Thursday, June 3, 2010

Settings on the Camera Pt. 1 - Size and Quality

We need to talk about data a little.

I'll start by telling you that I'm not a computer wiz.... in fact, everything I know has been taught to me by my husband or friends.  I understand very little of the how and why things work.  I just use the technology and am thankful for those who know about programing and the way data works.  I can utilize my programs pretty well because my friends are good at teaching me things, and partly because I'm not afraid to "try it and see what happens".

I don't usually learn well just by reading something - I do better if some one shows me and walks me through it once.  So when the book I checked out from the library started talking about image size, quality and shooting in RAW, I was afraid my eyes would glaze over and I would have trouble even reading the thing, let alone understand it.

Luckily it was very readable and I was able to figure out what they were saying.  To a point....  But enough for my own purposes and for those of any weekend hobbiest (is that a word?) such as myself.  Here is what I learned.


In my camera, I can (and should!) set the size and quality of the pictures.  This is how many pixels my camera will record when it takes a picture.  The larger the size of the picture, the more pixels.  (That makes sense.)  SO when I enlarge the photo, I don't get that square pixelated thing happening like this.

This photo was taken by my daughter with a little camera she won as a prize for something at school.

As you can see, the edges are blurry or even jagged and if I tried to crop and zoom in, you wouldn't be able to recognize the girl with her new puppy.  (yes, that's me....)

So - you want to set your camera to take as many pixels in the shot as possible.  However, more pixels means more memory used up for each picture.  So, how do you choose?  It will depend on what you want from your photos.  How do you plan to use them?  If you only want small pictures and you aren't worried about enlarging them or printing them off, then the Small setting will work for you.  If you plan to enlarge them, are interested in clear details, or if you are planning to print the photos, you will want a larger setting.

I currently have a 4GB flash memory card in my camera, so no matter which setting I use, the camera tells me I have 999 pictures remaining.  (That is the largest number it will show.)  But it DOES make a difference.  The bigger the file, the more memory it will take up and you risk running out of space for all of your pictures, but the better quality your pictures will be.


How do I change the size of the photos on my camera?

I should start by saying, you can't change the size once the pictures have been taken.  This is the size of the pictures you are going to take.  Once taken, they are already saved on your memory card at the size that was set when you took the picture.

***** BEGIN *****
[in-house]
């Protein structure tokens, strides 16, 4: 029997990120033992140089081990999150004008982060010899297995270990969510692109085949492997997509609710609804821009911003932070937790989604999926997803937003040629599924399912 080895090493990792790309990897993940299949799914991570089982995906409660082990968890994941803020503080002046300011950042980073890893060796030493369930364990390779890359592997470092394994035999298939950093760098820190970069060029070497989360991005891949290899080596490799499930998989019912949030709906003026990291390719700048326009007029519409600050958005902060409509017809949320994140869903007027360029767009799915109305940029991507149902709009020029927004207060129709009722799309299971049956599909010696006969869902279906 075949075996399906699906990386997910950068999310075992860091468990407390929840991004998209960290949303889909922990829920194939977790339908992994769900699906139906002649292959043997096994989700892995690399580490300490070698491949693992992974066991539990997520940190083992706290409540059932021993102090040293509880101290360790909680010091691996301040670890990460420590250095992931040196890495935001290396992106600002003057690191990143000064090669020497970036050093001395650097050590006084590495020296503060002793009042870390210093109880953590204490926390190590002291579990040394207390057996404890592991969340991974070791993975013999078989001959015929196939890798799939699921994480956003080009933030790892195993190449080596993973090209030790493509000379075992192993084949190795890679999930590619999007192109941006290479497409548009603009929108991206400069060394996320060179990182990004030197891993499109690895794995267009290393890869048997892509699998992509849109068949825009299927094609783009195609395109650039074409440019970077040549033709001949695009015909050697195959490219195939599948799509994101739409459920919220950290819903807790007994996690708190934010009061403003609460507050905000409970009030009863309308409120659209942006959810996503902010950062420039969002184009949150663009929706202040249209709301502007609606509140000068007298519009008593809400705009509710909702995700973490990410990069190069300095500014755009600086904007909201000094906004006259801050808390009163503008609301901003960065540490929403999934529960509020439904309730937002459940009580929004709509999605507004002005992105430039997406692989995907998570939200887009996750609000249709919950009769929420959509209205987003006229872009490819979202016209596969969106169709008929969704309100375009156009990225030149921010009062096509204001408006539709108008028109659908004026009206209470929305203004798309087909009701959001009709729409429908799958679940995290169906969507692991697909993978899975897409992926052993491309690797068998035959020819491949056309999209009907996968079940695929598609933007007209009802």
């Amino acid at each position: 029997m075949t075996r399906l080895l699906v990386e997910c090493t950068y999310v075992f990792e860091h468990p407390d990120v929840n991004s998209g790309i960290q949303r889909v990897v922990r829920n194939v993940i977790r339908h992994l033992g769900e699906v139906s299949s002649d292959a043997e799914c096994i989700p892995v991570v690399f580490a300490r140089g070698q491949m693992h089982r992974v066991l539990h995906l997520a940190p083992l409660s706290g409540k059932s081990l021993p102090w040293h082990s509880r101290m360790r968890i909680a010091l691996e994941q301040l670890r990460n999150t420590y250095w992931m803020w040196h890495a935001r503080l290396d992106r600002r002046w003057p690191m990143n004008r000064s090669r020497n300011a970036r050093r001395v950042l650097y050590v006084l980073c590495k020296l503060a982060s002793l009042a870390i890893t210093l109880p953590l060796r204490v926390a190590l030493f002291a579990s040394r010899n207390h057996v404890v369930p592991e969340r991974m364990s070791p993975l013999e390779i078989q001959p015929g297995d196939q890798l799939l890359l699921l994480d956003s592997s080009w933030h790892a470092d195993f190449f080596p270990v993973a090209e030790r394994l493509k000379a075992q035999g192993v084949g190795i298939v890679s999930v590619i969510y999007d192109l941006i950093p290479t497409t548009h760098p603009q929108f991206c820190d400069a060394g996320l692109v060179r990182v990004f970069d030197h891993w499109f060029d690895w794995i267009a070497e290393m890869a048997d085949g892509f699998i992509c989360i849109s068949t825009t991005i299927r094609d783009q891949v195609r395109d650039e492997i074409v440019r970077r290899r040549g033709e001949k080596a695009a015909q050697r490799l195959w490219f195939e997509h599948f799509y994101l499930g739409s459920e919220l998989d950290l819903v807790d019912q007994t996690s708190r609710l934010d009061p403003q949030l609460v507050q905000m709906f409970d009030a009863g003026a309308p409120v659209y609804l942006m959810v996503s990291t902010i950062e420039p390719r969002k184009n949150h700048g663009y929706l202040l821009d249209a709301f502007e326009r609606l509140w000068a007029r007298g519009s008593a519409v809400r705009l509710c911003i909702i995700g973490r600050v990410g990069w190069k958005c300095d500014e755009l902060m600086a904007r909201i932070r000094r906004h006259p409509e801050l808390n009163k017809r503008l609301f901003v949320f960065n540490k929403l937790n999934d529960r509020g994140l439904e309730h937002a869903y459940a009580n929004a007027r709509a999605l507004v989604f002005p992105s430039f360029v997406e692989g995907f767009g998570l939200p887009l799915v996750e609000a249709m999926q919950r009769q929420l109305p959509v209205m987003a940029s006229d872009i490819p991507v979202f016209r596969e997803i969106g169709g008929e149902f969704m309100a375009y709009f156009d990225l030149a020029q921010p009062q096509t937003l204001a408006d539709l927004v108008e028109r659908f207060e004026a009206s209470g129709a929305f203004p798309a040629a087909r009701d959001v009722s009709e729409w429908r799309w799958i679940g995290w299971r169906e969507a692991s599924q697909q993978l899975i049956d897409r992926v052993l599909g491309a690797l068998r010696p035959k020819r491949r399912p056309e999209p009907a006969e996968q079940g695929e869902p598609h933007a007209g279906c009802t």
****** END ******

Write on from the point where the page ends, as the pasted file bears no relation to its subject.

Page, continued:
All righty then.... I grabbed my handy users manual and found the section about size and quality.  This is how I did it on my camera.  (I took the following pictures of my camera with my cell phone - so I apologize for the image quality.)

I opened the menu, and it was the first thing on the list!  How easy was that?!?

I attempted to show the menu button with an arrow.... it's a little hard to see, but there it is.

So, I chose Quality from the menu by using the arrow keys to the right....  the center button that says "set" is the select button.  So down once and select.

In the quality menu, there are 6 options:  S M & L  (which I assume stands for Small, Medium, and Large.)

As you can see, my camera is set on L - which is the most pixels per picture it will let me take.  You can see the pixel count circled above.

Here are the medium and small options:

As you can see, the smaller settings take less pixels.  If I set my camera to small, the resulting picture will be only 1728 x 1152 pixels.  That is still better than a lot of cameras and is plenty for some purposes.

Now, I haven't yet figured out the difference between the L with the rounded thing next to it and the L with the stair step next to it.  If any of you know and would be willing to share, please do!!  Otherwise, I will continue to plod through the book from the library and see if it eventually tells me.  Of course, as soon as I figure it out, I will fill you in!  :)

*******  UPDATE  *******

The rounded symbol and the stair-stepped symbol next to S, M or L are for the QUALITY.  S, M, or L refer to the size (as discussed above.)  The curved symbol stands for "Fine" quality and the stair-stepped is for "Normal" quality.  Some cameras also have a "Super-Fine" setting as well.  Mine does not.  The quality is exactly what it says - it is how much detail is captured in the picture.  I have my camera set to L "Fine".  Again, just like the size, the more detailed the picture, the more memory it requires on your data card.


There is an entire additional issue about RAW settings which I will talk about at a later date.  For now, I'm heading to the pool with the kids.  You will probably see pictures of that soon as well! :)

Hope your day is great!

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